REVIEW: Room

Most of us go to movies simply to be entertained, not that there’s anything wrong with that… Some of us go to movies for the emotional experience. Occasionally, a movie delivers both: entertainment with an unexpected emotional catharsis. Such is the case with Room, based on the novel by Emma Donoghue and directed by Lenny Abrahamson.

When she was 17 years old, “Ma” (Brie Larson) was abducted and held captive in the back yard shed of a man called “Old Nick” (Sean Bridgers). When the movie opens, her son, Jack (Jacob Tremblay) is turning five and has known nothing of life outside the space they call “room.” Ma decides he is old enough to know the truth and tells him there is an entire world beyond the skylight that is not imaginary.

Brie Larson and Jacob Tremblay star in "Room." (Ruth Hurl/Element Pictures)

This information is hard for him to accept, but she’s preparing him to escape. It’s a plan that puts him at great risk, but may actually be a greater sacrifice for her. Can you imagine? Can you imagine spending your entire life in an enclosed space, then learning that everything you know is a lie? Can you imagine being the parent who’s had to patiently wait years for this moment?

You don’t have to imagine too hard because the actors are so good. Larson is getting all the press, but I’m telling you, Tremblay is amazing. During the moments of his escape, I literally could not breathe because I was so involved in the situation and invested in the outcome. I can’t remember a more terrifying and suspenseful scene in a recent movie.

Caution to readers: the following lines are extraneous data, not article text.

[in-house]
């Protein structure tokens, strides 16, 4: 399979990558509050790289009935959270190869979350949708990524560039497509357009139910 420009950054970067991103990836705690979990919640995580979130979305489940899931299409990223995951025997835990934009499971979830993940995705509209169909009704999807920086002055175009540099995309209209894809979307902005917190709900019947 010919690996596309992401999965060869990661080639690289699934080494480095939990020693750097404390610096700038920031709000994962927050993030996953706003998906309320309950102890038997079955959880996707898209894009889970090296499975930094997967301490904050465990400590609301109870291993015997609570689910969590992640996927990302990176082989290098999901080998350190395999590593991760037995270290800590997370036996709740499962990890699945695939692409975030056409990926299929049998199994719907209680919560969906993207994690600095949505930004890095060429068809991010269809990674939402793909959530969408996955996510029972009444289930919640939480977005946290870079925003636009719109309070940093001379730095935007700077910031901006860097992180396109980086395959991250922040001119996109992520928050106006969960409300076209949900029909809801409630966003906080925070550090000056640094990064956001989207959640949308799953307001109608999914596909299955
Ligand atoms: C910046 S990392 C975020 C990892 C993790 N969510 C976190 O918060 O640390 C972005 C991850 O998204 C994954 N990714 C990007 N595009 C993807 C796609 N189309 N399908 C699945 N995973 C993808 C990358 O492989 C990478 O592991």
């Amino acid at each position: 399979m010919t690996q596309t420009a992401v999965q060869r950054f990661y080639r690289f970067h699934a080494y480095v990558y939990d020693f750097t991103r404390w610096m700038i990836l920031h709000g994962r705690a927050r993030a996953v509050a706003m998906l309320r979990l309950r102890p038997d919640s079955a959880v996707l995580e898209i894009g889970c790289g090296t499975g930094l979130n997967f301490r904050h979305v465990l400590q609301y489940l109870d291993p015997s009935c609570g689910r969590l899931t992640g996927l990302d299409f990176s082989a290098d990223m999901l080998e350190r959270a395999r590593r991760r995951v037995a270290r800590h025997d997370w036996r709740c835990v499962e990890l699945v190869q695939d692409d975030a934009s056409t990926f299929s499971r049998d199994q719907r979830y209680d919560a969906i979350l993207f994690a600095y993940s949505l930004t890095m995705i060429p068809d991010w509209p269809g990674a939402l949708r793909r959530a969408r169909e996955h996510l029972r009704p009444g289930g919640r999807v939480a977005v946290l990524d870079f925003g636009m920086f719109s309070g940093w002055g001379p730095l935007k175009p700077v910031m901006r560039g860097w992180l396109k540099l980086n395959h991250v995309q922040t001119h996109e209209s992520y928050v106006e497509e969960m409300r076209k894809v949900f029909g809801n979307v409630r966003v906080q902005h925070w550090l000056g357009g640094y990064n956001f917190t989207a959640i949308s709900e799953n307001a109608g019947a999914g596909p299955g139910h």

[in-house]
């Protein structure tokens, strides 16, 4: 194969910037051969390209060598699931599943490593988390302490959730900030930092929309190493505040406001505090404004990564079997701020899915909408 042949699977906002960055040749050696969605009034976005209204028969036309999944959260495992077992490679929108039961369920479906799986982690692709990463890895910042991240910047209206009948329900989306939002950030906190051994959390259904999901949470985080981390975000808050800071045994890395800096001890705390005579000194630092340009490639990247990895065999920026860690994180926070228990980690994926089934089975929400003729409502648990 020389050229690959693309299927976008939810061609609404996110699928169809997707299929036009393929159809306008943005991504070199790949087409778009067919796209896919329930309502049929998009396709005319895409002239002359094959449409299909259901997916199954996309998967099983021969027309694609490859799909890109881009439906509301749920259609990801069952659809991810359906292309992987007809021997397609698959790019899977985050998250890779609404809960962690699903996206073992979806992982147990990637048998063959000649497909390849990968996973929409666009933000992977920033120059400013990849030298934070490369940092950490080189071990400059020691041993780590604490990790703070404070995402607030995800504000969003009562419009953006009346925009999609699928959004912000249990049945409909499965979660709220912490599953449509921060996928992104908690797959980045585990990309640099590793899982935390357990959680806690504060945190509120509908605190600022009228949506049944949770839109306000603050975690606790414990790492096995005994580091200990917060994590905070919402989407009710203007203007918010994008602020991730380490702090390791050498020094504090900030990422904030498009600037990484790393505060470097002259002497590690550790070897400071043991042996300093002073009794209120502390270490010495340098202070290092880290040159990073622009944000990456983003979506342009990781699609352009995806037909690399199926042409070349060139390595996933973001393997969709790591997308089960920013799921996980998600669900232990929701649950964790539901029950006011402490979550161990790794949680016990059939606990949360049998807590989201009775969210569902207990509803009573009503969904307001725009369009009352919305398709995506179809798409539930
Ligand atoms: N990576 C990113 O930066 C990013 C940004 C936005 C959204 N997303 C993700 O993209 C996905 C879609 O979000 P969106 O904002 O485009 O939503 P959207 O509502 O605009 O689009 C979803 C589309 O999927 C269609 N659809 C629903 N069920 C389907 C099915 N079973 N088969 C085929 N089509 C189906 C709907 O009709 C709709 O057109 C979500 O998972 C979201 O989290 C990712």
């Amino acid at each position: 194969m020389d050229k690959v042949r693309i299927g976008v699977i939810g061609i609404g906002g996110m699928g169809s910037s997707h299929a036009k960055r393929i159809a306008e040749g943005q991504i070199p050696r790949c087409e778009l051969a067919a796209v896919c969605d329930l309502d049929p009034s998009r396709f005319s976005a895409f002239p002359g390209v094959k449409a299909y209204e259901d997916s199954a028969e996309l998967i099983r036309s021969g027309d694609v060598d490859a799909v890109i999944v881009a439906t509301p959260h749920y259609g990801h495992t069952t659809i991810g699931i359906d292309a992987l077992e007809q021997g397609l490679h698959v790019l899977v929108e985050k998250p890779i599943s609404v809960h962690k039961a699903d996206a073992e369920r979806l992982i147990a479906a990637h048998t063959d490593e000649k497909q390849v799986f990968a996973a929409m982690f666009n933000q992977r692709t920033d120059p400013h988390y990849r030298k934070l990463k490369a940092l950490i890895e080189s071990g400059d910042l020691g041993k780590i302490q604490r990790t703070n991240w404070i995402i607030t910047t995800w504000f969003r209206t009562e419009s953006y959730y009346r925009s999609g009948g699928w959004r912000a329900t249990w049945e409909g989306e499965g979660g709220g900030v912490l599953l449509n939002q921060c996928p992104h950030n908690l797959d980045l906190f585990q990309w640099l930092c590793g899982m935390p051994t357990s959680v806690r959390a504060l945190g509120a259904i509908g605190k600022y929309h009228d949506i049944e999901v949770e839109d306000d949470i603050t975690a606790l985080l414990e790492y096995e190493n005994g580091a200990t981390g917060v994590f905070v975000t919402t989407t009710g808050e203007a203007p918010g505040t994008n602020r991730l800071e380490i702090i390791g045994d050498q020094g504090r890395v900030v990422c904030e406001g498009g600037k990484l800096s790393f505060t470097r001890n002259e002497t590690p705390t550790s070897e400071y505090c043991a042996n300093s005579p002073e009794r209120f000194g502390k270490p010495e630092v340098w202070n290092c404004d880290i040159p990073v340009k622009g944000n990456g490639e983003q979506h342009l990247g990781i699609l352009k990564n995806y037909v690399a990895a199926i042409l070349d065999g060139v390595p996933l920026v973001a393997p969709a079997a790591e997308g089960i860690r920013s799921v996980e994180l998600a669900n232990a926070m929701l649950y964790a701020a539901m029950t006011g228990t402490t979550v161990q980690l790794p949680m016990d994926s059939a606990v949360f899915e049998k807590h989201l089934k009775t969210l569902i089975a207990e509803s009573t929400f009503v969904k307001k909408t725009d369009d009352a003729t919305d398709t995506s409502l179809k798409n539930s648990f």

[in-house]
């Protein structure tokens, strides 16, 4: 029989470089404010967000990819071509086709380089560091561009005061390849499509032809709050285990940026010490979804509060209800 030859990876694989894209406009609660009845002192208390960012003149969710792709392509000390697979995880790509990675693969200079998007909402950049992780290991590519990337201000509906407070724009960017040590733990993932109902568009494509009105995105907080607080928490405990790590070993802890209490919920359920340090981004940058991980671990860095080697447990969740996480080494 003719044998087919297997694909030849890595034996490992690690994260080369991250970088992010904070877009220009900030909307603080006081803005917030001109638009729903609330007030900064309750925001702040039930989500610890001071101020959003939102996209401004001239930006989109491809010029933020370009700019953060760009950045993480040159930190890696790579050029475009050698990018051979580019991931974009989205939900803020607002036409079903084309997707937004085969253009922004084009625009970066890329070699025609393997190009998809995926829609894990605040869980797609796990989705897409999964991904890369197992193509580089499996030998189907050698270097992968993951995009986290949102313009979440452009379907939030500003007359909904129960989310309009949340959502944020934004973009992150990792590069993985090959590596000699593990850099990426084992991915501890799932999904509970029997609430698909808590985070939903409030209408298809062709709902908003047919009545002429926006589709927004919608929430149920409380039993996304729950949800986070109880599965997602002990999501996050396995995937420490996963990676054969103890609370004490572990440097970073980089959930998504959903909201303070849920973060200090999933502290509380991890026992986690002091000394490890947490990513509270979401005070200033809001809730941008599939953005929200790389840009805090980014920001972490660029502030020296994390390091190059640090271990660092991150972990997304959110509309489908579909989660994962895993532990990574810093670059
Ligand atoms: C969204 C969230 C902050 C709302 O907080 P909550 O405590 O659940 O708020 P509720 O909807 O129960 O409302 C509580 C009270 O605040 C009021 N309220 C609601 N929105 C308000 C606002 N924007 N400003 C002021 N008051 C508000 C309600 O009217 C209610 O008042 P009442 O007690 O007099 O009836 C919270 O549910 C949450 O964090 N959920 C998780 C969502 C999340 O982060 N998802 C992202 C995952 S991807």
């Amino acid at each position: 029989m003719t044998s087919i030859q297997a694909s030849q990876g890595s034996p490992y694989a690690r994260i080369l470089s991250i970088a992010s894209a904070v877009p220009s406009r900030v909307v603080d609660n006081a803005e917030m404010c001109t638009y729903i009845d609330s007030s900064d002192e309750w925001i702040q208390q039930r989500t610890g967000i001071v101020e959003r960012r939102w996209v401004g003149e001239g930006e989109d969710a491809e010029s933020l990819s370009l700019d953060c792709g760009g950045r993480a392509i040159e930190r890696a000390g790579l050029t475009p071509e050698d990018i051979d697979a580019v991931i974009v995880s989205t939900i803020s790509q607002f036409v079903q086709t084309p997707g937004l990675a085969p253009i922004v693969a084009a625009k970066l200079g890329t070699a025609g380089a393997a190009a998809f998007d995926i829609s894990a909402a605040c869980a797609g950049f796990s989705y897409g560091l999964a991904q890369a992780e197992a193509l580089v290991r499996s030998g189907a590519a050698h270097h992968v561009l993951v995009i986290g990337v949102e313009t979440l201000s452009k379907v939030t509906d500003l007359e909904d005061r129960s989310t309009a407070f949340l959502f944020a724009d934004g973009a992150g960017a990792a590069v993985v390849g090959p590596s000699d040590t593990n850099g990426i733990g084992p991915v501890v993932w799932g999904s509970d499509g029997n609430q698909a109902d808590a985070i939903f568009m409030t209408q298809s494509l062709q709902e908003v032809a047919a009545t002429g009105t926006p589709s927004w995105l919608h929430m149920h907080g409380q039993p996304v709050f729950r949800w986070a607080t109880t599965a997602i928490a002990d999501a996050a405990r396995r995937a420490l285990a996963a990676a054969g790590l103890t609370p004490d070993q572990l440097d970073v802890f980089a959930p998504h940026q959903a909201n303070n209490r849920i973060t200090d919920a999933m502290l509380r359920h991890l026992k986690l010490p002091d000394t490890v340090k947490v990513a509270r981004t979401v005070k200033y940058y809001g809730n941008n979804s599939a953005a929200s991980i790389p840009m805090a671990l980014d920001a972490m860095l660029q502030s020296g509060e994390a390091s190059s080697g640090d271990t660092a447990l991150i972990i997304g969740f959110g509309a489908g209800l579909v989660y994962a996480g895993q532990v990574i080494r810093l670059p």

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You might think this was the climax of the movie, but it happens only about a third of the way in. It’s strictly drama from there on out, but as engrossing as can be. It’s not easy for mother or son to be back in the real world. Every emotional twist and turn is heartbreaking, for the characters and for the audience. By the time it ended, I was bawling like a baby.

Sounds fun, huh? Why would you want to see a movie like this? It’s because it’s ultimately about survival and the remarkable fortitude of human nature. I fear I’m being trite the more I praise Room, so I’m going to keep it short. This was my experience with the movie, though, and I guarantee you will have an experience, whether it’s the same as mine or different. You won’t simply enjoy Room, you’ll experience it.

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